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Poster A133

The complex relationship between hand preference, language, executive function, and social competence in preschool children

Poster Session A - Saturday, April 13, 2024, 2:30 – 4:30 pm EDT, Sheraton Hall ABC

Nicole A van Rootselaar1 (, Fangfang Li1, Robbin Gibb1, Claudia L. R. Gonzalez1; 1University of Lethbridge

Vocabulary acquisition is an important lateralized skill that predicts academic success in preschool children. Previous research indicates that vocabulary has a complex relationship with hand-preference, executive function, and social competence. The purpose of this study was to assess the relationship between these functions in a sample of 82 preschool children in Southern Alberta, Canada. The results replicated previous work where right-hand use for pointing predicted greater vocabulary accuracy. Further, we used regression analyses to establish a reciprocal connection between vocabulary and social competence as well as executive function and social competence, but not vocabulary and executive function. These results highlight the efficacy of interventions targeting a single skill and benefitting multiple areas of development in preschool children.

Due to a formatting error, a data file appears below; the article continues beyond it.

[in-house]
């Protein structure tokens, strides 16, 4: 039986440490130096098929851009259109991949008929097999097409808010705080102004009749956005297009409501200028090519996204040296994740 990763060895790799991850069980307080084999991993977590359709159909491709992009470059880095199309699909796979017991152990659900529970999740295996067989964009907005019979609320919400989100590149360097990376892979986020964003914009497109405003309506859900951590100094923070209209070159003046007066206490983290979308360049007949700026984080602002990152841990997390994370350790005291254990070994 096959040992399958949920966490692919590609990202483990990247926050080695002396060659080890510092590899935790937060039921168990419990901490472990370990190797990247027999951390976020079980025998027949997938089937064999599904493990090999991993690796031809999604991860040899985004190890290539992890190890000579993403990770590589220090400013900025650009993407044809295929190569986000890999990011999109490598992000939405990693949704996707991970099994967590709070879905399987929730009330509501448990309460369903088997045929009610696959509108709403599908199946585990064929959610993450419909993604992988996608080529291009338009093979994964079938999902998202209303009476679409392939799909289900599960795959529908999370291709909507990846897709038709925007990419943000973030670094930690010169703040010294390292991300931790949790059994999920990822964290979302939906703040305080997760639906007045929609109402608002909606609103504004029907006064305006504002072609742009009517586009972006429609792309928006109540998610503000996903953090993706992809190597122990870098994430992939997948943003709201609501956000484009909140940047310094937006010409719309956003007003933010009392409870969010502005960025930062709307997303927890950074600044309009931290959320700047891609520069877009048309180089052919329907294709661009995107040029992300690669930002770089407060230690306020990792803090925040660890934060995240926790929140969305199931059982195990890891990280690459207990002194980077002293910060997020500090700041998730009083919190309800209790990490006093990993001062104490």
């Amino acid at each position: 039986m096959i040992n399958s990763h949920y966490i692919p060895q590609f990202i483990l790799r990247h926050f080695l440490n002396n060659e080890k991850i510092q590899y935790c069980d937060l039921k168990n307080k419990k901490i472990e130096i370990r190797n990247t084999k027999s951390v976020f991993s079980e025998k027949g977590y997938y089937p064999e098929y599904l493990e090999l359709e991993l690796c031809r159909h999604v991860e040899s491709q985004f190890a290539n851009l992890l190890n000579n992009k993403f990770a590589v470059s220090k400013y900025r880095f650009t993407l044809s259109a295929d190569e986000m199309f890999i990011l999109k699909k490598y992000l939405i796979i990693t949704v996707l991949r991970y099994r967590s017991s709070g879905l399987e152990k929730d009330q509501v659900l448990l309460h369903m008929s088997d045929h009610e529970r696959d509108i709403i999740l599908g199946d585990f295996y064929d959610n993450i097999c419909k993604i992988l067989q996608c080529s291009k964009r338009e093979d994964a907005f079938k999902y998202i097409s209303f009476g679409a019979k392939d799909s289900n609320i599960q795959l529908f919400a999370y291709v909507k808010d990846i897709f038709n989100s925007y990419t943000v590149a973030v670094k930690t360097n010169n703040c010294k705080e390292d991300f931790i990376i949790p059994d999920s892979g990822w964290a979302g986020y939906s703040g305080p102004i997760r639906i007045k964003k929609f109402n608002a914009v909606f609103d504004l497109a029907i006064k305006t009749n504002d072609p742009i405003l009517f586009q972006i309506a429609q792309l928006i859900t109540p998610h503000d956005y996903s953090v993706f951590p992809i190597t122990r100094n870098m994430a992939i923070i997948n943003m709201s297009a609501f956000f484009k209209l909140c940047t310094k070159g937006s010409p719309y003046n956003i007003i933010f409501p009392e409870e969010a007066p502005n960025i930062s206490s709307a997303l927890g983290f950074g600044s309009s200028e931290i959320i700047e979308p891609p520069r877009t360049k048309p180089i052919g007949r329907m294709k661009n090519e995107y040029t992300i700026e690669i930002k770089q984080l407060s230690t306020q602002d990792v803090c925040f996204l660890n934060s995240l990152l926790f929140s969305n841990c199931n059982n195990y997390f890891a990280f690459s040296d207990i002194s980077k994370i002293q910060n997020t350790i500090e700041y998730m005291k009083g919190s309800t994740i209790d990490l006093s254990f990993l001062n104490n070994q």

Topic Area: LANGUAGE: Development & aging


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April 13–16  |  2024